CIO Summit - November 6-8, 2016
Hotel Palomar Phoenix , Phoenix, AZ, USA
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The CIO Summit would like to invite CIOs and C-level IT executives to qualify as a VIP delegate or speaker at the premiere IT event. Join like-minded peers and senior IT executives as they discuss current challenges, best practices, breakthroughs and trends facing the sector. This year's strategic agenda includes a variety of interactive panel discussions, one-on-one meetings and networking sessions. The CIO Summit will gather the nation's Fortune 1000 leaders to define solutions and drive the business forward through innovative thought leadership and industry excellence. Get involved with the discussion topics below:
While the hardware, software, and general capability of enterprise information technology (IT) systems has grown at an ever accelerating pace, the same cannot be said for enterprise operational technology (OT) because the systems controlled by this computing capability tend to be relatively static. However as utility companies begin to enter into a period marked by radical innovation, expansion, and change, the needs demanded of the enterprise OT are exploding. Increasingly enterprises are seeing greater benefit in migrating operational management responsibilities to more mature and capable IT systems than they are in investing in OT enhancement. To realize the expected benefits IT departments must ensure tight alignment and integration of these two disparate platforms.
Cloud has changed the way we build back-end systems, mobility has changed the way we build the front end too, and now the combination of Network Functions Virtualization (NFV) and Software Defined Networking (SDN) is going to change the way we build networks. By allowing for the separation of control plane and data plane while simultaneously migrating both of those pieces to inexpensive commodity hardware we allow for the creation of more redundant, more dynamic, more efficient, and far less costly networks, eliminating a major bottle-neck to IT and service innovation. CIOs must begin investigating and implementing these technologies now to ensure they are on the leading edge of service delivery.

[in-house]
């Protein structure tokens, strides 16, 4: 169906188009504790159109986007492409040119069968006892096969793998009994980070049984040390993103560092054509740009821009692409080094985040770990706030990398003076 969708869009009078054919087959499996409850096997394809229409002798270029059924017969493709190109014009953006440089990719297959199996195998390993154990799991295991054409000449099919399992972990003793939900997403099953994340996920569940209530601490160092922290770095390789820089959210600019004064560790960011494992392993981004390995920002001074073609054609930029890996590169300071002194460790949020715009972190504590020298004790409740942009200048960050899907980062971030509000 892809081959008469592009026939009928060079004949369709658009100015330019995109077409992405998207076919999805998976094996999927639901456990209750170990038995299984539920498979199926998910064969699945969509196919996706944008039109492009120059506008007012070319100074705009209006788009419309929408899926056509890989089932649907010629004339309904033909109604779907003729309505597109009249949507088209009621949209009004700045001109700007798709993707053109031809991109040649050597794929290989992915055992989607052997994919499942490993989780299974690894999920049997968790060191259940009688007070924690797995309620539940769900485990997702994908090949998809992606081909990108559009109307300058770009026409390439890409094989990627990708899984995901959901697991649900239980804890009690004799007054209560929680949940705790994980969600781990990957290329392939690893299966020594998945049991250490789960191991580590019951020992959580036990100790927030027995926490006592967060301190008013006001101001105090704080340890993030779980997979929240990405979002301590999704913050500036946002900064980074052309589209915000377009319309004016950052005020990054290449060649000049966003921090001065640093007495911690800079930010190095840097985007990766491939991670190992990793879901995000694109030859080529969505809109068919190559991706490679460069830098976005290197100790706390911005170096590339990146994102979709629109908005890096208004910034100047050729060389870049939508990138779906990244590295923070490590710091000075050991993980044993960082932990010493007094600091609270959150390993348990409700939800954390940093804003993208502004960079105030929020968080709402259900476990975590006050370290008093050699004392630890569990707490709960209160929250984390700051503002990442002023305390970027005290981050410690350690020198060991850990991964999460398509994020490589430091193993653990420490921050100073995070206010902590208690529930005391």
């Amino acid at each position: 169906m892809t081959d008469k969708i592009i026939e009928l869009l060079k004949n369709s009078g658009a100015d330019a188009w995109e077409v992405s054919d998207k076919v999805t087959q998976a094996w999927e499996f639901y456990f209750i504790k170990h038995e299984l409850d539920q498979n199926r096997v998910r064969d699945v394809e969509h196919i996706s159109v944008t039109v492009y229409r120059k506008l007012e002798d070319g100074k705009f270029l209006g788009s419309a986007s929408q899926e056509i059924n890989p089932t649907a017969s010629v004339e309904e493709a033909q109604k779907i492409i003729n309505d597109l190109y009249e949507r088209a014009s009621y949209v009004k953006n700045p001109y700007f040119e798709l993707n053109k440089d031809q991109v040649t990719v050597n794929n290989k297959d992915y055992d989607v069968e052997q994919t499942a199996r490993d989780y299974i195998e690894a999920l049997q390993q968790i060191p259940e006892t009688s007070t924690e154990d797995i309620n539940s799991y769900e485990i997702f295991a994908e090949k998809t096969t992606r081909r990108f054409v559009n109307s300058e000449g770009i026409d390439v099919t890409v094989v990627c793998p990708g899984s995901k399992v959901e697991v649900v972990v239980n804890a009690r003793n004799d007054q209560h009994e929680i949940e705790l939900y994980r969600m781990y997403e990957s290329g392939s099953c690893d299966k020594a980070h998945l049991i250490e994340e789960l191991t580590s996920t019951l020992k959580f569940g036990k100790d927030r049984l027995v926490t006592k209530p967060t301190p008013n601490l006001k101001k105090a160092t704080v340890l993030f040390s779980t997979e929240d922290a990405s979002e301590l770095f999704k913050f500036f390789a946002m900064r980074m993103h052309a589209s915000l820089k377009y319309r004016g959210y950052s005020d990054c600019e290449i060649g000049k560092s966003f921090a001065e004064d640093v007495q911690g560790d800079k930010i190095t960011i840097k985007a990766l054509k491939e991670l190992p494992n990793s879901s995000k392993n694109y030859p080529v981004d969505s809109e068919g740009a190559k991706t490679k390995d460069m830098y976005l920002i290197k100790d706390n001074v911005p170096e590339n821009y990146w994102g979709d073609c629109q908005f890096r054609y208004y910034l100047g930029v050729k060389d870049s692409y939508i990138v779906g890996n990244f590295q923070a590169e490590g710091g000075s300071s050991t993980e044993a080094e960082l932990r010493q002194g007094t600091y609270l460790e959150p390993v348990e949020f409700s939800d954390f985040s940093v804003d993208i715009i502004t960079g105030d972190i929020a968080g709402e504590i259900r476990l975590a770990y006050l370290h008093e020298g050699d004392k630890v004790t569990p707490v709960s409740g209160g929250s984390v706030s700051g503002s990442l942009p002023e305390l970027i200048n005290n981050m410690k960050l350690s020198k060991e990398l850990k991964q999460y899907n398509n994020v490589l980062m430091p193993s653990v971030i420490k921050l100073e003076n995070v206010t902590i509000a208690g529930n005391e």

Like death and taxes, IT outages are an inevitability whether as the result of power loss, telecommunications outage, or any one of a myriad other potential technical and non-technical issues. In this environment, the savvy CIO knows that what matters most is preparation – being ready for that next outage with an IT infrastructure that is both resilient and flexible and Disaster Recovery procedures that allow for efficient and effective recovery, balancing Recovery Time and Recovery Point objectives with appropriate cost. Disasters happen but with proper planning they don’t have to be disastrous to your business.
Executives are currently facing a difficult challenge in terms of personnel management because they are dealing with three very different generational groups of workers – Baby Boomers, Gen Xers, and Millennials. These three groups all have very different outlooks on the world and on work, and all have very different work styles and capabilities. These differences lead to lack of understanding and conflict in a lot of cases, conflict that leaders must learn how to overcome. Smart leaders know that they need to leverage the differences between generations rather than expecting, and trying to force, everyone to be the same, and that building an integrated workforce, with complimentary skills and abilities, is the key to long-term workforce stability.